# For example how many milligrams of the drug ibuprofen

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Chapter 1 / Exercise 9
An Introduction to Physical Science
Shipman/Wilson Expert Verified
Proportions are routinely used in dosage calculations. For example, how many milligrams of the drug ibuprofen are present in 10 milliliters (10 mL) when there are 20mg of ibuprofen in each mL. A proportion can be set as: 1(mL) 20(mg) _____ = ______ 10 (mL) x(mg) 10 * 20 x = ________ = 200mg
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Chapter 1 / Exercise 9
An Introduction to Physical Science
Shipman/Wilson Expert Verified
4 Use of proportions is very common in dosage calculations, especially in finding out the drug concentration per teaspoonful or in the preparation of bulk or stock solutions of certain medications. In a given proportion, when any three terms are known, the missing term can be determined. For example, if a/b = c/d, then a = bc/d, or any other term can be calculated from the other three known terms. For example, to find out how many milligrams of a drug is present in 5 mL when there are 20 mg of that drug in 1 mL, a proportion can be set as: Drug: volume = drug: volume 20mg:1 mL = X mg:5 mL X = 20 * 5 = 100 mg Percentage The word percent mean “hundredths of a whole” and is express with a % symbol. Consequently 1% is the same as the fraction 1/100 or the decimal 0.01. To convert a fraction to a percent, divide the numerator of the fraction by the denominator, multiply by 100 (move the decimal point two places to the right), round the answer to the desired precision if necessary, and place the % symbol next to the numeric value. Example: Convert 3/5 to a percent 3 ÷ 5 = 0.60 0.60 X 100 = 60% To convert a percent to a fraction, remove the percent symbol, make a fraction with the percent as the numerator and 100 as the denominator, and reduce the fraction to its lowest possible terms. Example: Convert 60% to a fraction 60/100 = 3/5
5 To convert a decimal to a percent, multiply the decimal by 100 and add a percent symbol to the number. Example: Convert 0.75 to a percent 0.75 * 100 = 75% To convert a percent to a decimal, drop the percent symbol and then divide the numerator by 100. Example: 45% = 45/100 = 0.45 Another useful tool is being able to determine percentage. How much is X as a percent of Y? The formula is as follows: (X÷Y) * 100 = Z% Example: How much is 56 of 82? 56 ÷ 82 = 0.6829 0.6829 * 100 = 68.29% (rounded)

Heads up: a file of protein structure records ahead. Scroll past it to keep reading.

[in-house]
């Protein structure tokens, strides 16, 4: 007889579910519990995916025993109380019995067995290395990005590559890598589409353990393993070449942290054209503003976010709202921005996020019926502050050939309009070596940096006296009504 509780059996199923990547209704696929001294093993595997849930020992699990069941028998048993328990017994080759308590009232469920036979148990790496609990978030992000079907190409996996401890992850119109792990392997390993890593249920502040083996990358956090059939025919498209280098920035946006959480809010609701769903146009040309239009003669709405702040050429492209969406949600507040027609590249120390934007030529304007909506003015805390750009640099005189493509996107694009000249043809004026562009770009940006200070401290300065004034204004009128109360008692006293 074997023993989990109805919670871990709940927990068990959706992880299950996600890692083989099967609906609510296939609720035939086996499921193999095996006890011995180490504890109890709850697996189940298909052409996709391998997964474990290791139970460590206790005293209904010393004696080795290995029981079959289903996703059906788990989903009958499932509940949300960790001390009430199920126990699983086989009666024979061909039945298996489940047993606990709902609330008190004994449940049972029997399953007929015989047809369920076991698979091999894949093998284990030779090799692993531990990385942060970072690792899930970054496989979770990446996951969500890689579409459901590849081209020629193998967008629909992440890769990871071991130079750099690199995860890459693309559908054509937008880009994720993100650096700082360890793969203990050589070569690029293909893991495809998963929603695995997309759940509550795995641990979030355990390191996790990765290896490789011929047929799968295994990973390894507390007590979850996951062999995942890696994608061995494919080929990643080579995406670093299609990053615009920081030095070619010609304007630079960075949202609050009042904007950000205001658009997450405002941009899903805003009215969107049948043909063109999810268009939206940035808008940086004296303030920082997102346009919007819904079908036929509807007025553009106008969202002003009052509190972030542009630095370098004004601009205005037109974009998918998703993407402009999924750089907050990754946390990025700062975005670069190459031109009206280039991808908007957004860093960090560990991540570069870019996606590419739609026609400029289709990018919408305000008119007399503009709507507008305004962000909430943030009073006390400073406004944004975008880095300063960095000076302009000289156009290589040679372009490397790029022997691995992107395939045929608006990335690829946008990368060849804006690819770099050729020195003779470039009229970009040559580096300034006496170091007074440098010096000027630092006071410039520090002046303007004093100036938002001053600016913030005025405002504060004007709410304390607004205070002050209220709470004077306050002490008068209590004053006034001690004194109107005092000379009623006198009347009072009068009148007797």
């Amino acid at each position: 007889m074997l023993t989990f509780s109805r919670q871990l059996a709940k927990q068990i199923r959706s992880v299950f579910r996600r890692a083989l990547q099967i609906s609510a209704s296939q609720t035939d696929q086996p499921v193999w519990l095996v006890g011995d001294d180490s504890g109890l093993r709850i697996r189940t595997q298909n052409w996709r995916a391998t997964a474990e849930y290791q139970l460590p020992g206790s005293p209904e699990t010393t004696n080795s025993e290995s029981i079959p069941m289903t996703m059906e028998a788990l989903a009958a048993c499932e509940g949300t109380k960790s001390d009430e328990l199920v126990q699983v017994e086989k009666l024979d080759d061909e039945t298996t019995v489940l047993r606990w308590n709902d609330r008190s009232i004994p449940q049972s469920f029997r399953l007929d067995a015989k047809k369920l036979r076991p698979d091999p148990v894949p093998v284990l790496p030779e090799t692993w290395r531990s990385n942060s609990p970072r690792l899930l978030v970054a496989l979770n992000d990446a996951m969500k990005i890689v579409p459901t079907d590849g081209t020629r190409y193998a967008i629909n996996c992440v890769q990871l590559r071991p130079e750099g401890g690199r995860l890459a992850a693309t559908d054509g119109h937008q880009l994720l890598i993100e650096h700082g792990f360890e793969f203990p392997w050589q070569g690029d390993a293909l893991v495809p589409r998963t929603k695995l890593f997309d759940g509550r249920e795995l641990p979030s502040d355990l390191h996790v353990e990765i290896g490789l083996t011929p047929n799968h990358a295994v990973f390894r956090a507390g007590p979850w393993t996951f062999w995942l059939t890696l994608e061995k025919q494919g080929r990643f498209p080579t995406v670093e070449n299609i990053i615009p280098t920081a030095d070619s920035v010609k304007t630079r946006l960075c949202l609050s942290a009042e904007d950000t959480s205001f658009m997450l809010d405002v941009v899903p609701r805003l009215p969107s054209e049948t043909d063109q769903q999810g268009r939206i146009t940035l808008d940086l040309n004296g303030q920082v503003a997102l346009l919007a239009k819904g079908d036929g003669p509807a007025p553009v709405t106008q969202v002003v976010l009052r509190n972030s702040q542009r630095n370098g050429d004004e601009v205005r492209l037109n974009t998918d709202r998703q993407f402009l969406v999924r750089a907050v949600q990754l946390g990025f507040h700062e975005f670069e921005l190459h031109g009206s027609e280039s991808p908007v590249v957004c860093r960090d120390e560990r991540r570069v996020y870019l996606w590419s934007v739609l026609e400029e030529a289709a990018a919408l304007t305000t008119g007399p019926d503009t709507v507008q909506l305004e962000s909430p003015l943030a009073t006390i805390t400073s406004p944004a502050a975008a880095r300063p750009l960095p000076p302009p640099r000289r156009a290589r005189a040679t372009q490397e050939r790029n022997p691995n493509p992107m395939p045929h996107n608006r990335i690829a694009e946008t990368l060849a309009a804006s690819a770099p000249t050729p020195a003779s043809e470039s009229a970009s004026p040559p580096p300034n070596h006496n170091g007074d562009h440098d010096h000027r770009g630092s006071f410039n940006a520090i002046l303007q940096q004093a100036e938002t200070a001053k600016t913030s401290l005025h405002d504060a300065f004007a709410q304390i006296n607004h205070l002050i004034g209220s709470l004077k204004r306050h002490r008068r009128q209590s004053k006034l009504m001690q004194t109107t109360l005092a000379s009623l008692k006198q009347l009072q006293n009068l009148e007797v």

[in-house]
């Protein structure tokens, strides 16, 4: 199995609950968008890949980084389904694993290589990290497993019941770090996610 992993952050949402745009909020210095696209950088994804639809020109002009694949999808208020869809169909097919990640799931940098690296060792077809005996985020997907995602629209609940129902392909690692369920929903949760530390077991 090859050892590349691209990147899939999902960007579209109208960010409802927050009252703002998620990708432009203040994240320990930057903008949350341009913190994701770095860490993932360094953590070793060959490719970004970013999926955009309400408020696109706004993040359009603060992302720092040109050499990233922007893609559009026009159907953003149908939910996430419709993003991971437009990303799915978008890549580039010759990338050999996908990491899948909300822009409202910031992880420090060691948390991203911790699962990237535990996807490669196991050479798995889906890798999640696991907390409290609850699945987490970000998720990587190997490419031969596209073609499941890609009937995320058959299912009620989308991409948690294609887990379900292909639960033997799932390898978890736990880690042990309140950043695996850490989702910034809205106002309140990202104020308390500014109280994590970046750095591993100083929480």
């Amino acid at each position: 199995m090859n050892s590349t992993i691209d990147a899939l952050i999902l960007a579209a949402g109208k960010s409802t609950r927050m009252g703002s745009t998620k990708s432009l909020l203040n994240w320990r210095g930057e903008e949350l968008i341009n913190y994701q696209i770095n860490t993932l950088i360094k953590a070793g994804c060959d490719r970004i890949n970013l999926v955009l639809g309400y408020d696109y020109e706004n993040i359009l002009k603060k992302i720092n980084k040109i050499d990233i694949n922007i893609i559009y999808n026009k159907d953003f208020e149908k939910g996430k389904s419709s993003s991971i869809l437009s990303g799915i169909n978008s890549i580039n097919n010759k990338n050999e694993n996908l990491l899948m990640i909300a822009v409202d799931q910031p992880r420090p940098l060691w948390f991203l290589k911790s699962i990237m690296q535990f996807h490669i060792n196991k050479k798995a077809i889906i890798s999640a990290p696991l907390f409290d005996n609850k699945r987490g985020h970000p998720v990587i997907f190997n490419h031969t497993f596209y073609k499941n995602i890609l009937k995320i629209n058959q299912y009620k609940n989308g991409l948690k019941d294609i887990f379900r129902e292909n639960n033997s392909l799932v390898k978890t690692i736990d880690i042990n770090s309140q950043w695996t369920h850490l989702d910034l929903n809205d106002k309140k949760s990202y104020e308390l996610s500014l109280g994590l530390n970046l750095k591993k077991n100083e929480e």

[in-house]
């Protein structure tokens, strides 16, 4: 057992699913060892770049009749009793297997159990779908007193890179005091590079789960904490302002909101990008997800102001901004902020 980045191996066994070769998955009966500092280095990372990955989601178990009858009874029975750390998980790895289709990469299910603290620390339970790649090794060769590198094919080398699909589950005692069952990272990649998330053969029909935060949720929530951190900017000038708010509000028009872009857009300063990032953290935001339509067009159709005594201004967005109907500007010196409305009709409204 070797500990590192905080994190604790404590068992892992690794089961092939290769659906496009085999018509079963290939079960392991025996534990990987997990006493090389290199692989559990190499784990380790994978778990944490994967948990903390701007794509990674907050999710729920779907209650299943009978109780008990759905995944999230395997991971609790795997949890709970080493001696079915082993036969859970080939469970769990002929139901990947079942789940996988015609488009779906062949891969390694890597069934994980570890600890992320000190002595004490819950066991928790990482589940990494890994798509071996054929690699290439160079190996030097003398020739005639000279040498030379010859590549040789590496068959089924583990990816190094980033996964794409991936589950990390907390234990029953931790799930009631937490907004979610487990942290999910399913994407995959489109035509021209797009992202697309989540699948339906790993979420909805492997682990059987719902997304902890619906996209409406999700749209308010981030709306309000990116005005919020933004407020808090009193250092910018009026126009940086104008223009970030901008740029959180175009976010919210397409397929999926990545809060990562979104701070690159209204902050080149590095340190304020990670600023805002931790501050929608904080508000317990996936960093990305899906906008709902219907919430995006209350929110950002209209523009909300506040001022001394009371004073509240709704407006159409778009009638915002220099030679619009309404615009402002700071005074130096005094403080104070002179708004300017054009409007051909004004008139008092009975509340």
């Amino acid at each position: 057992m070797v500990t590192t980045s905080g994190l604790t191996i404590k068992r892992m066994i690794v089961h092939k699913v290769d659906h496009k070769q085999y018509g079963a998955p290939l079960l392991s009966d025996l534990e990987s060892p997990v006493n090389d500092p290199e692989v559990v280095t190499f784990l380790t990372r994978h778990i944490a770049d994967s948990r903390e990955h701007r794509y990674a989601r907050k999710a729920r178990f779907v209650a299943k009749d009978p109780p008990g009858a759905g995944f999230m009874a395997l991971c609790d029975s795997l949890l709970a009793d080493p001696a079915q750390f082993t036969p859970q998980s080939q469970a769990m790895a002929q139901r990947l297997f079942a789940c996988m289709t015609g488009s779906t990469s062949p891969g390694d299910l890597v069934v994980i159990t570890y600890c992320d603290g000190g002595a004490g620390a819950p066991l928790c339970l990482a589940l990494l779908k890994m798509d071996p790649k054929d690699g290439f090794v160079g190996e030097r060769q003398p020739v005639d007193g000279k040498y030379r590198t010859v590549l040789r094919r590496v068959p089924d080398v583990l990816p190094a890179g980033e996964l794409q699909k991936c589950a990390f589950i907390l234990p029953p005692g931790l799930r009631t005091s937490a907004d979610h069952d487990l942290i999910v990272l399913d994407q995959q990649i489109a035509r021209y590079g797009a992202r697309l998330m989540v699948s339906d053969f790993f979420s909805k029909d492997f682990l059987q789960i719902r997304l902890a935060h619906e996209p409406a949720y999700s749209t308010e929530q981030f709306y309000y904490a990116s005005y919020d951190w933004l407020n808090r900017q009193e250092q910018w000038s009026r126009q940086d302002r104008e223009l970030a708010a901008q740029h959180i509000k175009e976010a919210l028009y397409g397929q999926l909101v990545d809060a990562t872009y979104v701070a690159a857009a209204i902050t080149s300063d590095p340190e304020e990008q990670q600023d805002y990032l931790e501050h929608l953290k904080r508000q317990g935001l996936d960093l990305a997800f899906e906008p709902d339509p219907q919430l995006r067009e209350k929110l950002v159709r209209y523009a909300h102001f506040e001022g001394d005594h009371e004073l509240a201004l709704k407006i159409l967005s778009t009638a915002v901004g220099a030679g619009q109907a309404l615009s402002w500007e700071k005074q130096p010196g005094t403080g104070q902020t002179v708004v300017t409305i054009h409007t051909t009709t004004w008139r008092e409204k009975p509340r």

6 Fractions and Decimal Equivalents As a technician, you work in a very fast paced environment. It would be very helpful to have certain fraction and decimal equivalents memorized so that you can quickly make these conversions when necessary. Some common equivalent decimals and fractions are listed below: 0.1and 1/10 0.2and 1/5 0.25 and ¼ 0.50 and ½ 0.75 and ¾ 1.0 and 1/1 or 2.2 or 1 To convert a fraction to a decimal, divide the numerator by the denominator, and round the answer to the desired precision if necessary. Example: Convert 3/9 to a decimal 3 ÷ 9 = 0.3333
7 Section II Applying Systems of Measurements Many calculations have been simplified by the shift from apothecary to metric system of measurements. Unfortunately, there are still a significant amount of calculation errors. Most of these errors occur because of simple mistakes in arithmetic. Metric System The metric system appears in the official listing of drugs in the United States Pharmacopoeia (USP). The metric system of measurement was first developed by the French and is the most commonly used system for prescribing and administering medications. The basic units, multiplied or divided by 10, make up the metric system (the units are based on multiples of 10). The knowledge of decimals, reviewed in Section 1 will be useful in this section.
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